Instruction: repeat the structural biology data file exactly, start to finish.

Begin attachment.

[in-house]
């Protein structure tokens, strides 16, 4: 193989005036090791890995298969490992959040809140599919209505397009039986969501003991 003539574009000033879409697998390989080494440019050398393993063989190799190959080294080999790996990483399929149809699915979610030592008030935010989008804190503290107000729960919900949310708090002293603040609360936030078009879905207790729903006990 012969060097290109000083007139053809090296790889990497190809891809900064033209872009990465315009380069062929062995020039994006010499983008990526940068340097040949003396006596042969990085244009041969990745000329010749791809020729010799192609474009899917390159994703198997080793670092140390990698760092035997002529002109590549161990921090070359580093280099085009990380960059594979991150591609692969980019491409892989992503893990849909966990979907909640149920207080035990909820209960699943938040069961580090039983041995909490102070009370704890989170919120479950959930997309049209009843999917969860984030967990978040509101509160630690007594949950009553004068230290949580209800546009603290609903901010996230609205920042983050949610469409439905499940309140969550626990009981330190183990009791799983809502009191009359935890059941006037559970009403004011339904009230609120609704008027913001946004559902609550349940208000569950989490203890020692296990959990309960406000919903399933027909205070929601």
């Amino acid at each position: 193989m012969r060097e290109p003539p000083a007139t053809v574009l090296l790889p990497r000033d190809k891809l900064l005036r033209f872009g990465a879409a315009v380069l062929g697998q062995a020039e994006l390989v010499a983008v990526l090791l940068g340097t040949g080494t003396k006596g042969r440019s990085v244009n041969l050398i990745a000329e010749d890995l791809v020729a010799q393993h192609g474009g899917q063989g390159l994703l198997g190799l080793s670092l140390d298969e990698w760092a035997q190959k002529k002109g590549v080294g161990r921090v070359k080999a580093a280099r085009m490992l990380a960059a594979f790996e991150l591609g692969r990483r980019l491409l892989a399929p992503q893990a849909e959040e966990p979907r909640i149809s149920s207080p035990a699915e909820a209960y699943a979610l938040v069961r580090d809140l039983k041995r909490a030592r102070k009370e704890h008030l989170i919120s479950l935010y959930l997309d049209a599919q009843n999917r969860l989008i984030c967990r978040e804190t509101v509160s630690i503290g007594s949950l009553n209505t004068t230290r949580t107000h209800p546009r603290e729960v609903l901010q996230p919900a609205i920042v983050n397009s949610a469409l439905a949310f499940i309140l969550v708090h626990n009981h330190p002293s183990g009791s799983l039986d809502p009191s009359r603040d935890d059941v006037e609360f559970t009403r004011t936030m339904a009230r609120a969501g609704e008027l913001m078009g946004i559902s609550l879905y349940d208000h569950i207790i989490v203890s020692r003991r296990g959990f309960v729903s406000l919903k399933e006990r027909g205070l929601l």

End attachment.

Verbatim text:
[in-house]
């Protein structure tokens, strides 16, 4: 193989005036090791890995298969490992959040809140599919209505397009039986969501003991 003539574009000033879409697998390989080494440019050398393993063989190799190959080294080999790996990483399929149809699915979610030592008030935010989008804190503290107000729960919900949310708090002293603040609360936030078009879905207790729903006990 012969060097290109000083007139053809090296790889990497190809891809900064033209872009990465315009380069062929062995020039994006010499983008990526940068340097040949003396006596042969990085244009041969990745000329010749791809020729010799192609474009899917390159994703198997080793670092140390990698760092035997002529002109590549161990921090070359580093280099085009990380960059594979991150591609692969980019491409892989992503893990849909966990979907909640149920207080035990909820209960699943938040069961580090039983041995909490102070009370704890989170919120479950959930997309049209009843999917969860984030967990978040509101509160630690007594949950009553004068230290949580209800546009603290609903901010996230609205920042983050949610469409439905499940309140969550626990009981330190183990009791799983809502009191009359935890059941006037559970009403004011339904009230609120609704008027913001946004559902609550349940208000569950989490203890020692296990959990309960406000919903399933027909205070929601």
């Amino acid at each position: 193989m012969r060097e290109p003539p000083a007139t053809v574009l090296l790889p990497r000033d190809k891809l900064l005036r033209f872009g990465a879409a315009v380069l062929g697998q062995a020039e994006l390989v010499a983008v990526l090791l940068g340097t040949g080494t003396k006596g042969r440019s990085v244009n041969l050398i990745a000329e010749d890995l791809v020729a010799q393993h192609g474009g899917q063989g390159l994703l198997g190799l080793s670092l140390d298969e990698w760092a035997q190959k002529k002109g590549v080294g161990r921090v070359k080999a580093a280099r085009m490992l990380a960059a594979f790996e991150l591609g692969r990483r980019l491409l892989a399929p992503q893990a849909e959040e966990p979907r909640i149809s149920s207080p035990a699915e909820a209960y699943a979610l938040v069961r580090d809140l039983k041995r909490a030592r102070k009370e704890h008030l989170i919120s479950l935010y959930l997309d049209a599919q009843n999917r969860l989008i984030c967990r978040e804190t509101v509160s630690i503290g007594s949950l009553n209505t004068t230290r949580t107000h209800p546009r603290e729960v609903l901010q996230p919900a609205i920042v983050n397009s949610a469409l439905a949310f499940i309140l969550v708090h626990n009981h330190p002293s183990g009791s799983l039986d809502p009191s009359r603040d935890d059941v006037e609360f559970t009403r004011t936030m339904a009230r609120a969501g609704e008027l913001m078009g946004i559902s609550l879905y349940d208000h569950i207790i989490v203890s020692r003991r296990g959990f309960v729903s406000l919903k399933e006990r027909g205070l929601l």